UT Arlington biochemists say their newly published study brings researchers a step closer to understanding how the commonly used synthetic compound bisphenol-A, or BPA, may promote breast cancer growth.
Subhrangsu Mandal, associate professor of chemistry/biochemistry, and Arunoday Bhan, a PhD student in Mandal's lab, looked at a molecule called RNA HOTAIR. HOTAIR is an abbreviation for long, non-coding RNA, a part of DNA in humans and other vertebrates. HOTAIR does not produce a protein on its own but, when it is being expressed or functioning, it can suppress genes that would normally slow tumor growth or cause cancer cell death.
High levels of HOTAIR expression have been linked to breast tumors, pancreatic and colorectal cancers, sarcoma and others. UT Arlington researchers found that when breast cancer and mammary gland cells were exposed to BPA in lab tests, the BPA worked together with naturally present molecules, including estrogen, to create abnormal amounts of HOTAIR expression. Their results were published online in February by the Journal of Steroid Biochemistry and Molecular Biology.
"We can't immediately say BPA causes cancer growth, but it could well contribute because it is disrupting the genes that defend against that growth," said Mandal, who is corresponding author on the paper.
"Understanding the developmental impact of these synthetic hormones is an important way to protect ourselves and could be important for treatment," he said.
Bhan is lead author on the new paper. Co-authors include Mandal lab members Imran Hussain and Khairul I Ansari, as well as Linda I. Perrotti, a UT Arlington psychology assistant professor, and Samara A.M. Bobzean, a member of Perrotti's lab.
"We were surprised to find that BPA not only increased HOTAIR in tumor cells but also in normal breast tissue," said Bhan. He said further research is needed, but the results beg the question - are BPA and HOTAIR involved in tumor genesis in addition to tumor growth?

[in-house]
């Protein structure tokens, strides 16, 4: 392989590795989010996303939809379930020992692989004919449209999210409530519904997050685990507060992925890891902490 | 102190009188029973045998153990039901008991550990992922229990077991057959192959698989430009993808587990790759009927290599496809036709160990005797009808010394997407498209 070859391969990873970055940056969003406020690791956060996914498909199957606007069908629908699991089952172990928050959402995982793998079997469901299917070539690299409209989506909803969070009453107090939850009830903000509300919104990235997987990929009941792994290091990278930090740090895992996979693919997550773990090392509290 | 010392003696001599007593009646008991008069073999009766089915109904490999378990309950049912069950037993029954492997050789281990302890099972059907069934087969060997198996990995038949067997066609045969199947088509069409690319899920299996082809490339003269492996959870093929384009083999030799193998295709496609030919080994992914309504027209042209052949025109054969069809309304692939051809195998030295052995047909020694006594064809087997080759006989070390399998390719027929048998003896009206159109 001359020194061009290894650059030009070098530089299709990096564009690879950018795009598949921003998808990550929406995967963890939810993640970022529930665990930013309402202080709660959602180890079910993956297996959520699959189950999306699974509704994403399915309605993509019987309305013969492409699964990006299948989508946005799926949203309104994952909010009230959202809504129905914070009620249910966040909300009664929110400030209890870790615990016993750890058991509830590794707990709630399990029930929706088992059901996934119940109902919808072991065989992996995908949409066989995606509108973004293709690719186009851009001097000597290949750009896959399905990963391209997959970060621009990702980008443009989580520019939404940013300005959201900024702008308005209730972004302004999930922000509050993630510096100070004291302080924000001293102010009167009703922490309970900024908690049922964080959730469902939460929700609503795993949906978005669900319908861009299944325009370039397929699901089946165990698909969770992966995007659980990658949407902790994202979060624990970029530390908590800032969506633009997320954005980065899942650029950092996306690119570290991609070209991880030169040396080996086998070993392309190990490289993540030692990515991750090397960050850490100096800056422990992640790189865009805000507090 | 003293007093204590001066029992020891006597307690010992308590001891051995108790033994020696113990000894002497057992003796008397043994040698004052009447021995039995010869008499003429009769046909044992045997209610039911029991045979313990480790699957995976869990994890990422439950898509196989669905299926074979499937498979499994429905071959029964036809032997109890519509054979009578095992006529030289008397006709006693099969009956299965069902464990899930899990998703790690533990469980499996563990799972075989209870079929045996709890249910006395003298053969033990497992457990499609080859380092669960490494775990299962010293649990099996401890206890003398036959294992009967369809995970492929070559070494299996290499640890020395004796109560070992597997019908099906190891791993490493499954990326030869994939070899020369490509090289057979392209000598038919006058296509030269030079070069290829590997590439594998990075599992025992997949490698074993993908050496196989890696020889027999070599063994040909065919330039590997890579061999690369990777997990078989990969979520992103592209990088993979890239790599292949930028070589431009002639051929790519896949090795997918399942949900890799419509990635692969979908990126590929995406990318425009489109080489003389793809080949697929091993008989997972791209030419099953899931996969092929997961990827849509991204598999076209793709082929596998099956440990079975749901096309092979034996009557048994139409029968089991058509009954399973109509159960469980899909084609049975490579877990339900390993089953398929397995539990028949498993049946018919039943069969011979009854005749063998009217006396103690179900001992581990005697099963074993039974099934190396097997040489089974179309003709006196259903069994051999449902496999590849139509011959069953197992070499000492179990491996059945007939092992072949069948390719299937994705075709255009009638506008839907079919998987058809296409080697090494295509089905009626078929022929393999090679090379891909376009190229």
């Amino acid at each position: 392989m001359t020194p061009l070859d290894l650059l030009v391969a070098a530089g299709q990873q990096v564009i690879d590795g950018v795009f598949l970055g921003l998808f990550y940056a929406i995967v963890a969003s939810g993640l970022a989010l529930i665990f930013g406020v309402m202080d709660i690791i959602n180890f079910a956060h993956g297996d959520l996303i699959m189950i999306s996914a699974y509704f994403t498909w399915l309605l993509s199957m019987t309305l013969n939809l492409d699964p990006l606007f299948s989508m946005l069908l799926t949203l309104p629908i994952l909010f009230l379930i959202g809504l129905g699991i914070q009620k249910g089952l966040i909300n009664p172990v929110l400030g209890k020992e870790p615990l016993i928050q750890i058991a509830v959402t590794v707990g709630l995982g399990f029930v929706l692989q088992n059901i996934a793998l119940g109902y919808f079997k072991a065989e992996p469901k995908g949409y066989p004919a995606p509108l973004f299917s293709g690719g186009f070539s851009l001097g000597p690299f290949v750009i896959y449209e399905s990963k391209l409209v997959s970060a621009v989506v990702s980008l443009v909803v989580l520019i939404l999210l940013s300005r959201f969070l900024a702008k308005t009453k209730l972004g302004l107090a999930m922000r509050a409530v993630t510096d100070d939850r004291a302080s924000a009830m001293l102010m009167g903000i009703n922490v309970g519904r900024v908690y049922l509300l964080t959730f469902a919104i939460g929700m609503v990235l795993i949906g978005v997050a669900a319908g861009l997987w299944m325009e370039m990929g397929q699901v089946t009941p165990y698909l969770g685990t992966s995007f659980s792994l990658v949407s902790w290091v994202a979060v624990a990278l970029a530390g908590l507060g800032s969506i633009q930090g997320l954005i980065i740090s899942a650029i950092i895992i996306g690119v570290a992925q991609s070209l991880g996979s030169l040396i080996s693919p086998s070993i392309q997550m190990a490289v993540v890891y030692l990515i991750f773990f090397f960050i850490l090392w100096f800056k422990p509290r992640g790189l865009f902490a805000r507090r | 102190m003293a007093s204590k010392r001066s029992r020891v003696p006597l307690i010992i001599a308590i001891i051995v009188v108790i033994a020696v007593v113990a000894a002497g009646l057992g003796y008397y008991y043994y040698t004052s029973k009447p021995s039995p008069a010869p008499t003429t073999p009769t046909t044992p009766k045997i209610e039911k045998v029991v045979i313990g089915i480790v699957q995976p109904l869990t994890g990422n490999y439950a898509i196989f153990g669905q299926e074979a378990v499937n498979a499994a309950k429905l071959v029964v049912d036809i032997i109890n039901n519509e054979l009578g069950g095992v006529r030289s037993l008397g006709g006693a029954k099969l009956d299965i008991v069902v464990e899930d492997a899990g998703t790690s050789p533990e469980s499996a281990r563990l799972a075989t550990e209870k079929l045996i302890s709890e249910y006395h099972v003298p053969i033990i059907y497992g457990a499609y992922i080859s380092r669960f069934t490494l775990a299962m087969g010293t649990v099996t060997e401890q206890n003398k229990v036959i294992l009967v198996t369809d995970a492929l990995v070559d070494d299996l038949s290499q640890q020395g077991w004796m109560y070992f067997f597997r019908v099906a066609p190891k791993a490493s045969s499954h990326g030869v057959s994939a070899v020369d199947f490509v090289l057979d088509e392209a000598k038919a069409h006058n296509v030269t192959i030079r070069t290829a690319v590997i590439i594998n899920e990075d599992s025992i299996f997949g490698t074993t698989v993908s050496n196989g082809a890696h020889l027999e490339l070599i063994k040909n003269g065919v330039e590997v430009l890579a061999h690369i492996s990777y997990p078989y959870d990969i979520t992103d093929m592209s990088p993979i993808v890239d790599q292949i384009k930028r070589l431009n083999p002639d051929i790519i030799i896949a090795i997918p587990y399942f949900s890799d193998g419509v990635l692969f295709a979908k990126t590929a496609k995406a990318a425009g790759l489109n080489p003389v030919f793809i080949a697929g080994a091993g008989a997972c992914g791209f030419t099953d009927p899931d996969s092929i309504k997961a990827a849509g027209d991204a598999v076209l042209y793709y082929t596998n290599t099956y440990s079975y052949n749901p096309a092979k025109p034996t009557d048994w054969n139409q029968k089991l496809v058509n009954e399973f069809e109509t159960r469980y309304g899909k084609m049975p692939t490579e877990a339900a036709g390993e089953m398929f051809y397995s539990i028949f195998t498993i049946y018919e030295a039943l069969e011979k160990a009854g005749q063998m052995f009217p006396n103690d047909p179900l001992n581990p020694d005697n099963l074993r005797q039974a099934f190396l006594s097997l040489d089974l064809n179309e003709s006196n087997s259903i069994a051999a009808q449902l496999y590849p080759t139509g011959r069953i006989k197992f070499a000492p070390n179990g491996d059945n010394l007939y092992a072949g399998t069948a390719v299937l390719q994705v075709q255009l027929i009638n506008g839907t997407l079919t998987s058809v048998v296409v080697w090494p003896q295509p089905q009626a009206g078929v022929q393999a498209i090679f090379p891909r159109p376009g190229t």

BPA has been widely used in plastics, such as food storage containers, the lining of canned goods and, until recently, baby bottles. It belongs to a class of endocrine disrupting chemicals, or EDCs, which have been shown to mimic natural hormones. These endocrine disruptors interfere with hormone regulation and proper function of human cells, glands and tissue. Previous studies have linked BPA to problems with reproductive development, early puberty, obesity and cancers.
Under normal circumstances, estrogen regulates HOTAIR, turning its expression on and off through interaction with molecules called estrogen-receptors, or ERs, and estrogen receptor-coregulators, or ER-coregulators. The new study found that BPA disrupts the normal function of the ERs and the ER-coregulators when estrogen was present and when it wasn't, potentially implicating it in tumor growth in a variety of cancers.
"Research work is at its best when results can shed light on issues of public concern. Dr. Mandal and his team are using their expertise to do just that. Their findings continue to advance what we know about how the chemicals in our environment could be affecting us in unseen ways," said Pamela Jansma, dean of the UT Arlington College of Science.
Researchers saw similar results when they exposed HOTAIR to a synthetic estrogen called diethylstilbestrol (DES). DES has been shown to increase risks of breast cancer and other health problems in women who used it and their daughters. It was formerly used as a hormone replacement and as an attempt to prevent pregnancy complications.
The new paper is called "Bisphenol-A and diethylstilbestrol exposure induces the expression of breast cancer associated long noncoding RNA HOTAIR in vitro and in vivo." It is available here: http://www.
The National Institutes of Health and American Heart Association funded Mandal's research into endocrine disrupting chemicals.
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